Deprived of their command of the sea, defeated at the decisive land battle of Plataea, the Persians were forced to retreat.
Thus Plataea nominally became a second Elis—its battle-field another Altis.
There was a battle at Plataea; and there was a battle at Agincourt.
The battle of Plataea was brought on under circumstances very unfavorable to the Greeks.
See the account of the battle of Plataea, Herodotus, ix, 59-70.
Only a thousand men from Plataea came to the assistance of the outnumbered Athenians.
They did not wrong who fought at Marathon, at Salamis, and Plataea.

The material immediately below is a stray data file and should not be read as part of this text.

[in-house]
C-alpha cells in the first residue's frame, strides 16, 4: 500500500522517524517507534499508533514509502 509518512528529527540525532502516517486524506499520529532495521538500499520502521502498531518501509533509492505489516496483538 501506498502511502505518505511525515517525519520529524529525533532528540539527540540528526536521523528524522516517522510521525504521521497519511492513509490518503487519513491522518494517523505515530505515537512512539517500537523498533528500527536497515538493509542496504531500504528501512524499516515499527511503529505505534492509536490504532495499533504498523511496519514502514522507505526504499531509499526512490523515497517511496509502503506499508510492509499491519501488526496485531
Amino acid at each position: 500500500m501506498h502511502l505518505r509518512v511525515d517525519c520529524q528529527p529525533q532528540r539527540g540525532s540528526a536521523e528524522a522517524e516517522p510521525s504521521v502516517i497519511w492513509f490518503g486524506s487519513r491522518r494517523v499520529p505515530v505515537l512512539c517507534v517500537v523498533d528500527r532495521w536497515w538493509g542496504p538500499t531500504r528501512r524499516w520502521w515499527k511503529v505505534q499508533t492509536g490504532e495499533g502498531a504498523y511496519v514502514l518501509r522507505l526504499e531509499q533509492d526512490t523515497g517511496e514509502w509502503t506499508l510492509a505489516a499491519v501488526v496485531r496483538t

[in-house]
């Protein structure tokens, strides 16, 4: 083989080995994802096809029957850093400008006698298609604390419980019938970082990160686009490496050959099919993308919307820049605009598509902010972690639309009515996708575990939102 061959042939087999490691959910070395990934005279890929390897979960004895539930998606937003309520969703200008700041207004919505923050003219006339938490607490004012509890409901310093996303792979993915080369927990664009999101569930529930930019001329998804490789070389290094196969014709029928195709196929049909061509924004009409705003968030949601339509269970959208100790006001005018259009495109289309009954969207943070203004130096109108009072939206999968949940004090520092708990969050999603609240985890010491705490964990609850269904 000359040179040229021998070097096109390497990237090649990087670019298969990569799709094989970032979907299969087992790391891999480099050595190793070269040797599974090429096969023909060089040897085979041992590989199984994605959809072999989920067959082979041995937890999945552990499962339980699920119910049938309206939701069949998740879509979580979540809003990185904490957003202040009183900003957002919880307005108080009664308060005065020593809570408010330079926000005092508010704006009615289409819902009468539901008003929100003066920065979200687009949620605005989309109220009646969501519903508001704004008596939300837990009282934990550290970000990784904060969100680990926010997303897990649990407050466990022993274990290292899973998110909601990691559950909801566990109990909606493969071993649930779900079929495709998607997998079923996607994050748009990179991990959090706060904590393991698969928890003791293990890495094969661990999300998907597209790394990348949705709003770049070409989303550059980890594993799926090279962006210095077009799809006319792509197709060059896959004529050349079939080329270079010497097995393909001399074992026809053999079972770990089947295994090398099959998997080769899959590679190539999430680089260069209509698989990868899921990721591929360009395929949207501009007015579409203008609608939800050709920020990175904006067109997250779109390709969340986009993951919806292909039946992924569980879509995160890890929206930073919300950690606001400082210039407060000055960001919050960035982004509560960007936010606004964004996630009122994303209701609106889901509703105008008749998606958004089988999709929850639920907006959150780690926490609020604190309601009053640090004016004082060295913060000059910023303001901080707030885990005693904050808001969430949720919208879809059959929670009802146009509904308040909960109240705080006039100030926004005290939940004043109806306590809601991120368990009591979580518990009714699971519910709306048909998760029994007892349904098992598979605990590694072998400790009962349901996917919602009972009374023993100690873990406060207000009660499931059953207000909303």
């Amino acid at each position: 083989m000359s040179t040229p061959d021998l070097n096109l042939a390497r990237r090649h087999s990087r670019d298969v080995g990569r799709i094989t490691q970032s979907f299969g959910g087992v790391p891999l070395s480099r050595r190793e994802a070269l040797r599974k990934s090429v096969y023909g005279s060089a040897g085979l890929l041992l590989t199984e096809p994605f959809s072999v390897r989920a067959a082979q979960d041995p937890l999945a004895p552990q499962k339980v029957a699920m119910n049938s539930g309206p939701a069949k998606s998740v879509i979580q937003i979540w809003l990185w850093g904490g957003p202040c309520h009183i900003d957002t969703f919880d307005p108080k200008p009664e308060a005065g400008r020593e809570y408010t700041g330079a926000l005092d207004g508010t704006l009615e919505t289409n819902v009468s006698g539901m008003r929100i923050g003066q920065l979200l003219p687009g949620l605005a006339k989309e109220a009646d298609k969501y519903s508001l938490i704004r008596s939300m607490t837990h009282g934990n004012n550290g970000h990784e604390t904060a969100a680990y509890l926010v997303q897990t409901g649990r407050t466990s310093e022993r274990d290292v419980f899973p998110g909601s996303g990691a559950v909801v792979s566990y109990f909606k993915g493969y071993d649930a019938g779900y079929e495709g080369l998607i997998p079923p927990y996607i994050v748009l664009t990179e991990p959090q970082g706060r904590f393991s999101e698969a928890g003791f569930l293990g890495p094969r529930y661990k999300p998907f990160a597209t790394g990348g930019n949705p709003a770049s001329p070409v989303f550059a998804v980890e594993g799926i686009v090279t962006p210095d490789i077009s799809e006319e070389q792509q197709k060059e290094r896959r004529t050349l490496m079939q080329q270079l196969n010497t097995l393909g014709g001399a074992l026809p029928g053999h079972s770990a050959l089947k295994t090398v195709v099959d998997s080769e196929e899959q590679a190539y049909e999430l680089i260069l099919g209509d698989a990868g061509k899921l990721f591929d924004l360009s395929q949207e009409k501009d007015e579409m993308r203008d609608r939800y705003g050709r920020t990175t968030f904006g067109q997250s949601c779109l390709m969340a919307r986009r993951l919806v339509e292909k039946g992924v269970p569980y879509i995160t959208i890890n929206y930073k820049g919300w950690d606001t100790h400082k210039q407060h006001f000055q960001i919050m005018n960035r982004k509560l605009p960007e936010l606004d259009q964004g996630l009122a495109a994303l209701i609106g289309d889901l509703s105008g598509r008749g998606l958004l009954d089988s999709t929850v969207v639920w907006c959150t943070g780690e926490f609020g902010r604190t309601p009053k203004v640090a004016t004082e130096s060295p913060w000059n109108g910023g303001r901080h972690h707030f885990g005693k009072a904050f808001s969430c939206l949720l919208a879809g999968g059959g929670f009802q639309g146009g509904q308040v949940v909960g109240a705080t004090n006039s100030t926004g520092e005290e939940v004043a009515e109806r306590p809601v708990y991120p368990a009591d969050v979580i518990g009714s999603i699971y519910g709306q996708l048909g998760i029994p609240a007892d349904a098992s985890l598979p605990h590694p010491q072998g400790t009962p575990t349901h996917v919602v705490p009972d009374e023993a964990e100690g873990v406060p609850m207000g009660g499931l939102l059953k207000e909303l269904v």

Such was the end of Plataea, in the ninety-third year after she became the ally of Athens.
A very quaint story of the domestic troubles of Zeus was current in Plataea, where it was related at the festival named Ddala.
To this day the name of Plataea is held in honor throughout the world; for many years that honor was unique.